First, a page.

Soft Story Seismic Retrofitting in Los Angeles & Surrounds
Authors: 04/08/2018, Gordon Myers and Nikhil Choudhary
From past earthquakes, multi-story buildings with weak and/or open front wall lines creating a “soft-story” performed poorly and collapsed. The goal of the mandatory retrofit program, under Ordinance 183893 and Ordinance 184081, is to reduce structural deficiencies by the most economical and feasible method.
Buildings that are most vulnerable have been identified with the following criteria:
Consist of 2 or more stories wood frame construction
Built under building code standards enacted before January 1, 1978 Contains ground floor parking or another similar open floor space
The program does not apply to residential buildings with 3 or less units. Each property owner of these buildings will be sent an order to comply.
Before you think about what to do, consider creating the best possible experience by knowing which questions to ask under any circumstances. One new fact learnt can change the whole outcome.
The objective is to avoid a potential waste of time and money by sound preparation and surrounding oneself with “the right people at the right time!”
How do I know if I have a soft story?
Letters were mailed by the Los Angeles Department of Building and Safety (see chart below) to owners considered to be a “soft story” buildings. Click here to read the full report.
No one can predict when or where it will happen. Video of Napa’s 6.1 quake from 2014 reminds all of us to make preparations now.
Falling debris, power outages, ruptured pipes, and fires are just a few of the catastrophic things that can happen following a large earthquake. How prepared is your family?
Temblors occur on a daily basis in this state. They are a sobering reminder to Californians that large earthquakes could happen at any moment, and we need to be ready to take care of ourselves for several days following a disaster.
October 17, 2014 marked 25 years since the Loma Prieta earthquake struck Northern California. Bay Area residents will never forget the harrowing 6.9 magnitude quake that claimed 63 lives. Those not living in the area witnessed the event on television when the 15-second quake struck at 5:04 p.m. during the airing of the 1989 World Series.
Northern California residents were recently reminded of Loma Prieta when a 6.1 magnitude quake struck American Canyon in the North Bay Area during the early morning hours on Aug. 24, 2014. The devastating quake caused severe damage to buildings, homes, and infrastructure.
Or view more here: Stay Safe: Everything You Need To Know In An Emergency Is Now A Tap Away regarding an awesome app from the Red Cross.
What about your pets? Pets need disaster kits equipped with food, water, and medication.
California is long overdue for an earthquake with a magnitude larger than 7 but one will come soon, says a university professor.
CALIFORNIA — California is long overdue for an earthquake with a magnitude larger than 7 but one will come soon, said a Colorado State University professor. Richard Aster, a professor of geophysics, wrote this week that the state has been in an “earthquake drought” for years with the last earthquake greater than a magnitude of 7.0 happening in 1906 in San Francisco.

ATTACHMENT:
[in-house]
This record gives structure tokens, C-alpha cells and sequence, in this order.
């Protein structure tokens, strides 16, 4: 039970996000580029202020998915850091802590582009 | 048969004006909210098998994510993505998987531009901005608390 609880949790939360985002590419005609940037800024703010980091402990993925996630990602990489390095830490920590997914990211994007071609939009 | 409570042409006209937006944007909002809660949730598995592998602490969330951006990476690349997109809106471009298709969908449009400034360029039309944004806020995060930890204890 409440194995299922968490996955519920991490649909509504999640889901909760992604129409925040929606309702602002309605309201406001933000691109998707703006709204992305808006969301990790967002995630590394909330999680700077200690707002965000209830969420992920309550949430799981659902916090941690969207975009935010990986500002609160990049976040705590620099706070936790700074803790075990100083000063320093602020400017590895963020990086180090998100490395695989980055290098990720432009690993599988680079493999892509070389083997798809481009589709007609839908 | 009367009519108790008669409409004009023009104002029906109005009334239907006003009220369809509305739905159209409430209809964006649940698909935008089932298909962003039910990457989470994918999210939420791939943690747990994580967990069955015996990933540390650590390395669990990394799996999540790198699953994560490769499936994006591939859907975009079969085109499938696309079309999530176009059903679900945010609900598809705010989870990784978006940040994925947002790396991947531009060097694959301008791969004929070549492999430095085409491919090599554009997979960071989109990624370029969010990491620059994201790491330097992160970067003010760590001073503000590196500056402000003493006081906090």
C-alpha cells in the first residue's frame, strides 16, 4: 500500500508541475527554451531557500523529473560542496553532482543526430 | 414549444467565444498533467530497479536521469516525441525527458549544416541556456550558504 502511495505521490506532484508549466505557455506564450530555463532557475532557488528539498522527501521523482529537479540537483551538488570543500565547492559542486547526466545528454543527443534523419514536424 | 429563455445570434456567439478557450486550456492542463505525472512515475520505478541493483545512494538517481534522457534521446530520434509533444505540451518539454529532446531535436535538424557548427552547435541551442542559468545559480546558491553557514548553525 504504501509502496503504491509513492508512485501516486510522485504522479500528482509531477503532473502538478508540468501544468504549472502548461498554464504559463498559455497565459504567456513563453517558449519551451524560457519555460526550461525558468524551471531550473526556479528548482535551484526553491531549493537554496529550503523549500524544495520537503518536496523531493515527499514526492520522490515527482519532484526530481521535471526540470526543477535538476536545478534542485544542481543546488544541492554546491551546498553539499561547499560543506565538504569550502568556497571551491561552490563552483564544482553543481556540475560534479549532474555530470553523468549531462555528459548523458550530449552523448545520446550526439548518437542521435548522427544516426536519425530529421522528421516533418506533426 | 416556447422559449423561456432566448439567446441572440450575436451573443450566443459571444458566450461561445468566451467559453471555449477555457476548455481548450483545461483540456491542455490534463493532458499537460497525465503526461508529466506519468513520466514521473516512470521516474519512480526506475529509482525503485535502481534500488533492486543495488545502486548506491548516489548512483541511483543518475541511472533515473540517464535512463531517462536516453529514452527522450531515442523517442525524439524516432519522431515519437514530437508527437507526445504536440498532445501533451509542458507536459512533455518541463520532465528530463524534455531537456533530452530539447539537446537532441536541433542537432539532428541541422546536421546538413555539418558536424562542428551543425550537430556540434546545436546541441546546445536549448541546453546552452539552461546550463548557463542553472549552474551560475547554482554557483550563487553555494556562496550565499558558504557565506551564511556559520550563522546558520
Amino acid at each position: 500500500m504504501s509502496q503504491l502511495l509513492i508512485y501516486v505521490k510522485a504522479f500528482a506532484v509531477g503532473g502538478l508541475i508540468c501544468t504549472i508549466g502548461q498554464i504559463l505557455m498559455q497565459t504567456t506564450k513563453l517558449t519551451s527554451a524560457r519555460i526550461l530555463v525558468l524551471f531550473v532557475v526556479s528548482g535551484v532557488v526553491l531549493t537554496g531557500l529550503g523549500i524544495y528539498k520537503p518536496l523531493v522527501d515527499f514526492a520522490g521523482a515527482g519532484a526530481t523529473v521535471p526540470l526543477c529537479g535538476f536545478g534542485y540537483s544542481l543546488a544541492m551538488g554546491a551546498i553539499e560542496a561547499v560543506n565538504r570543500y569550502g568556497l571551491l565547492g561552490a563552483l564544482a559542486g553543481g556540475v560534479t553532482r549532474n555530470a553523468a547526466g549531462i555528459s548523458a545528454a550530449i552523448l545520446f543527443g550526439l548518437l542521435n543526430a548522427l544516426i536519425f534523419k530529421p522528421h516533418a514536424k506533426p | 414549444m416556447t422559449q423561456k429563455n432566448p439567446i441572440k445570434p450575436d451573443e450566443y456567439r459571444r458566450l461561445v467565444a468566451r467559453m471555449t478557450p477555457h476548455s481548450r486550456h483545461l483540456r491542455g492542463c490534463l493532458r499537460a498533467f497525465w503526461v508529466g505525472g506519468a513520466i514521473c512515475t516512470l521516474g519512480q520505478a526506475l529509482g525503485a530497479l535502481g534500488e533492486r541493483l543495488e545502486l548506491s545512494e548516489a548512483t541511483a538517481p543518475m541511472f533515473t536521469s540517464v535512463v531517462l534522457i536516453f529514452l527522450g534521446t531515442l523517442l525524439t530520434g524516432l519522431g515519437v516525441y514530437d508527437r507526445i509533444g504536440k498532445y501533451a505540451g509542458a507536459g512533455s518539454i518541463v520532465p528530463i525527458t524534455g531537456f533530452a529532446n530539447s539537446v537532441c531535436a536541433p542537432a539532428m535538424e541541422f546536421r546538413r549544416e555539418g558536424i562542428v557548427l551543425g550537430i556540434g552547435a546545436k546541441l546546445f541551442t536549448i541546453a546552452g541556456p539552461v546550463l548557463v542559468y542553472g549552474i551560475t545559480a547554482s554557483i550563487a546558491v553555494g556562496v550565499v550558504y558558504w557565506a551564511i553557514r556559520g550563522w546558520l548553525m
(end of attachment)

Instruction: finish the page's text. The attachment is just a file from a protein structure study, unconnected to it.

The so-called drought is more serious than most people realize, Aster wrote for TheConversation.com.
“The earthquake situation in California is actually more dire than people who aren’t seismologists like myself may realize,” Aster wrote. “Multiple segments of the expansive San Andreas Fault system are now sufficiently stressed to produce large and damaging events.”
Aster explained that the San Francisco earthquake, which killed roughly 3,000 people, was the last shake that was more than 7 in magnitude. The result is that “strands of the fault system accumulate stresses that correspond to a seismic slip of millimeters to centimeters.”
“Eventually, these stresses will be released suddenly in earthquakes,” Aster wrote. “Reflecting this deficit, theestimates that there is a 93 percent probability of a 7.0 or larger earthquake occurring in the Golden State region by 2045, with the highest probabilities occurring along the San Andreas Fault system.”
Thankfully, California’s government has made headway in improving infrastructure and planning. Those efforts will be tested when the big one hits, Aster wrote.
“As California prepares for large earthquakes after a hiatus of more than a century, the clock is ticking,” Aster wrote.
Here are earthquake preparedness tips from the American Red Cross:
- Become aware of fire evacuation and earthquake safety plans for all of the buildings you occupy regularly.
- Pick safe places in each room of your home, workplace and/or school. A safe place could be under a piece of furniture or against an interior wall away from windows, bookcases or tall furniture that could fall on you.
- Practice “drop, cover and hold on” in each safe place. If you do not have sturdy furniture to hold on to, sit on the floor next to an interior wall and cover your head and neck with your arms.
- Keep a flashlight and sturdy shoes by each person’s bed in case the earthquake strikes in the middle of the night.
- Make sure your home is securely anchored to its foundation.
- Bolt and brace water heaters and gas appliances to wall studs.
- Bolt bookcases, china cabinets and other tall furniture to wall studs.
- Hang heavy items, such as pictures and mirrors, away from beds, couches and anywhere people sleep or sit.
- Brace overhead light fixtures.
- Install strong latches or bolts on cabinets. Large or heavy items should be closest to the floor.
- Learn how to shut off the gas valves in your home and keep a wrench handy for that purpose.
- Learn about your area’s seismic building standards and land use codes before you begin new construction. Keep and maintain an emergency supplies kit in an easy-to-access location.